Posted on November 18, 2013 AT 08:44am
A couple years ago Hudson Soft released a game called Lost In Shadow, a side-scrolling puzzle title that had you control the shadow of an unnamed protagonist. While it had some cool concepts the game itself was a sadly a forgettable affair. With the launch of the PlayStation 4 another game with similar characteristics has appeared, this time appearing in a more third-dimensional realm. Enter Contrast, the debut title from Canadian company Compulsion Games.
**WARNING: MAY CONTAIN SPOILERS**
Contrast has you take control of Dawn, a young woman who can shift between the real world and the shadow realm. She is accompanied by Didi, a young girl who sneaks out of her room to see her mother Kat perform. Her father Johnny returns, and promises that the three of them can be reunited once a new deal goes through, one involving a magician known as the Amazing Vincenzo. Of course not everything goes to plan, and when the promises of Johnny slowly start to fall through it’s up to Dawn to catch and fix them for the better of the family reunion.
As Dawn you will be tasked at solving puzzles, many of which involve shifting into the shadows to reach bigger heights to grab the necessary items to move to the next section of the level. On occasion you will have to grab items and bring them, into the shadows in order to solve the section of that level. While the game progresses you can also find hidden goodies that help to unlock the mystery behind the game, as well as showcase the era Contrast takes place in.
The game’s world is beautiful to behold, sometimes reaching the levels of an indie BioShock Infinite. Dawn and Didi’s come off as something from the realm of Tim Burton and Neil Gaiman, with our heroine looking a lot like Gaiman’s wife Amanda Palmer. However despite the game’s gorgeous appearance there are a few weird glitches that keep pulling me out of the experience. Whenever I picked up an object and dropped it almost every time Dawn would freeze in a T-position as the item slowly fell to the ground. I also found the character getting stuck in level areas after accidentally shifting out of the shadows. (This happened a lot during Act II of the game.)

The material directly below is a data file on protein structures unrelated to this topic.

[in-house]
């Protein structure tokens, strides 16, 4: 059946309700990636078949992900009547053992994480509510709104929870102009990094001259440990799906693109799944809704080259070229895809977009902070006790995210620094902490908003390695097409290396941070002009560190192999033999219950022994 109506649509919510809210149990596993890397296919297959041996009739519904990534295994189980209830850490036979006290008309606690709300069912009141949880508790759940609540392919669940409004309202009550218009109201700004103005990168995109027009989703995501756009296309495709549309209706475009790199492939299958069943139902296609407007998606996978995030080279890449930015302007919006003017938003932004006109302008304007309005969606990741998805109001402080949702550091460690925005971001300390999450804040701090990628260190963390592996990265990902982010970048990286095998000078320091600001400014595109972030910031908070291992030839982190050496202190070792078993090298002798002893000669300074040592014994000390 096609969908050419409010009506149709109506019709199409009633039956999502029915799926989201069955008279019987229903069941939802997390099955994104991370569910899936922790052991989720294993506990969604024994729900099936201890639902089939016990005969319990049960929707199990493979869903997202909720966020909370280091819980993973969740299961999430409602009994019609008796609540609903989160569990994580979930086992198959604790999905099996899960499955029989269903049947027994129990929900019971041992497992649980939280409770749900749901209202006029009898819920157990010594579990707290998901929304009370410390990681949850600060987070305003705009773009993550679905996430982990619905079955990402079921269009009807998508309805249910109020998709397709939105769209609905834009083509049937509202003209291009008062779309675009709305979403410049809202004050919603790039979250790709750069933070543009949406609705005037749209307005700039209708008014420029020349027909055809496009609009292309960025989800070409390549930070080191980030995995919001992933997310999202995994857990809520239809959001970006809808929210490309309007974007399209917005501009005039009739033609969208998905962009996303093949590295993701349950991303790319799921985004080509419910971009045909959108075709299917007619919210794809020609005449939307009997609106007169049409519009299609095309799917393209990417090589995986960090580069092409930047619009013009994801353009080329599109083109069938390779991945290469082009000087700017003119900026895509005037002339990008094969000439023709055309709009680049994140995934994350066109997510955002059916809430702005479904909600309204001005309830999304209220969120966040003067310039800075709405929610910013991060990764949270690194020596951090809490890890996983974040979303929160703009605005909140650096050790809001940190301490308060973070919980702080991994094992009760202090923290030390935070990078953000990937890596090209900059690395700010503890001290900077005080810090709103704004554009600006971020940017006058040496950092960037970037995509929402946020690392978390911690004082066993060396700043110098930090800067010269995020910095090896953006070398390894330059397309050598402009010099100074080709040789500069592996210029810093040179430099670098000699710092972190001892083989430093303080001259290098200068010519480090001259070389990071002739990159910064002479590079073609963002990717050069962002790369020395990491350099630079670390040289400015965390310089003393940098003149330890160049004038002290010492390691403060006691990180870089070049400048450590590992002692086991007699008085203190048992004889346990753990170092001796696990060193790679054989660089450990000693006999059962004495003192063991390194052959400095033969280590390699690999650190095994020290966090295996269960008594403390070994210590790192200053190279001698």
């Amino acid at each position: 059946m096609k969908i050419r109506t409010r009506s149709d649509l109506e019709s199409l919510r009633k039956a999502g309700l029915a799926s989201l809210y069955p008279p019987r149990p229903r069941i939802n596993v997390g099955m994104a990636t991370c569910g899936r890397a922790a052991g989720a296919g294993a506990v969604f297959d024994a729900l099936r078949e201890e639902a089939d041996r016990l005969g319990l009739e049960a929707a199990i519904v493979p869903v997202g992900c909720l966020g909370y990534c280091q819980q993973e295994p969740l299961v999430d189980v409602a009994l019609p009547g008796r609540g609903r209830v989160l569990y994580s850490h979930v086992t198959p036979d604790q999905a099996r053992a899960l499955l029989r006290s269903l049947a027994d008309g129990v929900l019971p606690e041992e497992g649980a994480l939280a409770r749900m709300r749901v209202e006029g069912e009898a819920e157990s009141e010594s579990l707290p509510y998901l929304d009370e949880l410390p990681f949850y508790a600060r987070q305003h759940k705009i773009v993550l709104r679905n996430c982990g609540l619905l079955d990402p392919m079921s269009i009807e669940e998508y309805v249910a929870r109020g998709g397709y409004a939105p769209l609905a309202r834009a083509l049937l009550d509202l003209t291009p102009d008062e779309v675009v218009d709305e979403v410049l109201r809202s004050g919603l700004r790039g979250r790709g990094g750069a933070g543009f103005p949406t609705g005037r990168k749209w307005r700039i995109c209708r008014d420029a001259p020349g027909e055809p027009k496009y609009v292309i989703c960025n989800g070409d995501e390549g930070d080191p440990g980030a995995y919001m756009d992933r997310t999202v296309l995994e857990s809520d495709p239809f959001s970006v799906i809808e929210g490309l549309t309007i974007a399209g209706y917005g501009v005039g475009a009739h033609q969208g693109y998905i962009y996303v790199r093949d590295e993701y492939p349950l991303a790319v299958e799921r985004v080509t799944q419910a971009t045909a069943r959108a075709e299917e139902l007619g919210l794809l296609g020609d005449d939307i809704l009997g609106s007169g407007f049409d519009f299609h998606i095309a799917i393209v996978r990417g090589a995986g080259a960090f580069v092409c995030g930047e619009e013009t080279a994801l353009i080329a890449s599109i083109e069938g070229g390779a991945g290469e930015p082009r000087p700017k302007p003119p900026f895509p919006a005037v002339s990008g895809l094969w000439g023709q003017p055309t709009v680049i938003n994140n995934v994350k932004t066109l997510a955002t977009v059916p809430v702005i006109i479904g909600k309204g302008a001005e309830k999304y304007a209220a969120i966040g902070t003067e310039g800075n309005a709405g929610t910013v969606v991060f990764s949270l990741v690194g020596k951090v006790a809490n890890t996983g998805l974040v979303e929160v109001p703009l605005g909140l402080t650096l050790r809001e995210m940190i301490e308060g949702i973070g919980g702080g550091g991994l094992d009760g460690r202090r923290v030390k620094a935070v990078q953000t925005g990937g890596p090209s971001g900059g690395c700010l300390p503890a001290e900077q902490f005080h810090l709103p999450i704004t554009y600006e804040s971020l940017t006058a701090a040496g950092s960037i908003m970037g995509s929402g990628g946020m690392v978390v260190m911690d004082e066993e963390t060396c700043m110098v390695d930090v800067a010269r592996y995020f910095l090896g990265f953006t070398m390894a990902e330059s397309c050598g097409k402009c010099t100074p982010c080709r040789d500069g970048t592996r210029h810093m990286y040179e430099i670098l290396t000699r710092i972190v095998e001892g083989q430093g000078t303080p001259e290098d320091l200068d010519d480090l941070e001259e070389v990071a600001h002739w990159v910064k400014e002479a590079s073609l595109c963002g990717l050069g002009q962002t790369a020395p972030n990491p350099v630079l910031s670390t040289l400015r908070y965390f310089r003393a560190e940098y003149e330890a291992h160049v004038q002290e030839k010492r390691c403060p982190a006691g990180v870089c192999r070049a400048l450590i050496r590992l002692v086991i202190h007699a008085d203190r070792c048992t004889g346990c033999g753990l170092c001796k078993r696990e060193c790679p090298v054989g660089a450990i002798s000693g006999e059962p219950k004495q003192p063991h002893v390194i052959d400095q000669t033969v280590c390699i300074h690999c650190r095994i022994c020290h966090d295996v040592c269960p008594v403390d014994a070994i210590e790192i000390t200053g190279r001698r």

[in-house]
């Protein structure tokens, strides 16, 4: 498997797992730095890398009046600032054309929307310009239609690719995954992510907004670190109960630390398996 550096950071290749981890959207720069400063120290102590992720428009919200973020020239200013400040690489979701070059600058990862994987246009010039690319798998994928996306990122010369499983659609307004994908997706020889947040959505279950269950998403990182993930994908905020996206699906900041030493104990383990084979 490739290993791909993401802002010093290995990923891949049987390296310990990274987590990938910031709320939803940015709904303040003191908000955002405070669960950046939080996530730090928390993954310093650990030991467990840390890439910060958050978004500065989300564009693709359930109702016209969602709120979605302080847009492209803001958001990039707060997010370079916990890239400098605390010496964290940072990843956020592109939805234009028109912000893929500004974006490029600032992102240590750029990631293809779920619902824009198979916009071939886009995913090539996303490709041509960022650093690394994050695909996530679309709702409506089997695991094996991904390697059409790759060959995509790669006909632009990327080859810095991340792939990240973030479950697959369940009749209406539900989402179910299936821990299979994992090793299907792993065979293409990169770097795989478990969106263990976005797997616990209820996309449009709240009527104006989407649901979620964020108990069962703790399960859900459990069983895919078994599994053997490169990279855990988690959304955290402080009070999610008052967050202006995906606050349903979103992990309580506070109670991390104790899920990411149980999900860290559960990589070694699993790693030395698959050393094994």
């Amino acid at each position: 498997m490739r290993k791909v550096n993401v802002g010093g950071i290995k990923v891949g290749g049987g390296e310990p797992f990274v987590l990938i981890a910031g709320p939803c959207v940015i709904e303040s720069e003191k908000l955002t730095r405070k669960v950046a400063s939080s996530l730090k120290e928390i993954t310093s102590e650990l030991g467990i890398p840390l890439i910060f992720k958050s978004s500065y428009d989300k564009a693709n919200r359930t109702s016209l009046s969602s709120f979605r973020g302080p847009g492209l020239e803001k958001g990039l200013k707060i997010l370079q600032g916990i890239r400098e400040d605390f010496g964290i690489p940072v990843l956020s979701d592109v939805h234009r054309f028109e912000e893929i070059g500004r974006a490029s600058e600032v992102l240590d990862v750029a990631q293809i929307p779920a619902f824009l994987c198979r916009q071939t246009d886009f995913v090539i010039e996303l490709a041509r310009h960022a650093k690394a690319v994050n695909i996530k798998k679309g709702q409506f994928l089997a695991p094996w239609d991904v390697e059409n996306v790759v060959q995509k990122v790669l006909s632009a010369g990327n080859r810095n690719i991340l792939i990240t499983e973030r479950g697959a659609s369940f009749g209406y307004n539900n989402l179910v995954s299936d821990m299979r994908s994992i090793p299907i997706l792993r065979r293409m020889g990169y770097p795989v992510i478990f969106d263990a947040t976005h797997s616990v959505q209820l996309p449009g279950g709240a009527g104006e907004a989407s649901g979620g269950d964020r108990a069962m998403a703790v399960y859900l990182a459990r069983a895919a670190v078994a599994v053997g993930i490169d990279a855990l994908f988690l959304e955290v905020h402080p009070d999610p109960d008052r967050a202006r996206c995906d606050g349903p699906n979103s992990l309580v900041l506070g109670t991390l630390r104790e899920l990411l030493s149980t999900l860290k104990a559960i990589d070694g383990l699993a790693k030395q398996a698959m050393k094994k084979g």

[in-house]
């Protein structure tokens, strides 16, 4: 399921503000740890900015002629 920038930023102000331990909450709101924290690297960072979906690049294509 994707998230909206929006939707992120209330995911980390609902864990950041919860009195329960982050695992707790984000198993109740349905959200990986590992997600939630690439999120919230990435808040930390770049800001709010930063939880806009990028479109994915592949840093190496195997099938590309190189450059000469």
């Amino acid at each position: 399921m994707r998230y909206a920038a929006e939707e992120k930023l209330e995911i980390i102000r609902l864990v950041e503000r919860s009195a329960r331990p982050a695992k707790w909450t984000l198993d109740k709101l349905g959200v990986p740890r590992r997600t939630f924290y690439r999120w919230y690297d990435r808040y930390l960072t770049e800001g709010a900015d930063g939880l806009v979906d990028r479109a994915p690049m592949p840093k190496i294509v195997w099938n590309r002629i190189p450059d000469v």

One of the highlights of Contrast has to be its jazzy soundtrack, composed by Nicholas Marquis. It helps to set the mood of the game, not to mention captures the sounds of an era that has been making waves once more within our generation. Performing the singing voice of Kat, Laura Ellis creates a sultry melody worthy of any jazz club, seedy or classy.
Contrast‘s story can seem a little uneven at times, and on occasion I couldn’t help but feel sorry for the character of Didi. Perhaps her innocence may take the best of her, but the way she is treated in the game by her mother and Vincenzo made me feel a little uneasy. I know they were going for a dark tale, but the way it was presented here comes off more shallow than meaningful.
There’s also the issue of the story itself concluding before the real answers are revealed. We’re not exactly sure who Dawn is, even after spending the game’s entirety playing her. The reason why Didi is the only character not presented as a shadowy figure is also left unanswered, and when one of the side characters reveals to be more than they seem it unleashes a whole new can of worms while the other one still sits open. Perhaps there will be some DLC later on that will answer these questions once and for all, but for now I’m left pondering what sort of story I’ve been led through.
Contrast will take you roughly three hours to complete, which is asking a lot for a $15 game. The game may has some great aspects, but there’s not enough to merit the price tag. PlayStation Plus members will be able to get the game for free as of this writing, but those who either miss out on the deal or don’t have PS+ may want to wait for the price to drop before jumping into this game.
- Cool concept, great soundtrack
- Vivid characters and world
- Fun and unique puzzles
- Story raises more questions than answers
- Graphics are a little glitchy
- Very short
Contrast has a lot of great ideas. Unfortunately they are being held back by some glitchy mechanics and a mediocre story that ends too short. I do look forward to seeing what Compulsion Games has to offer in the future, as they have potential to being a well-received company. However Contrast isn’t a game you shine the spotlight on.
FINAL GRADE: 5.8 (out of ten)
Reviewed on the PS4
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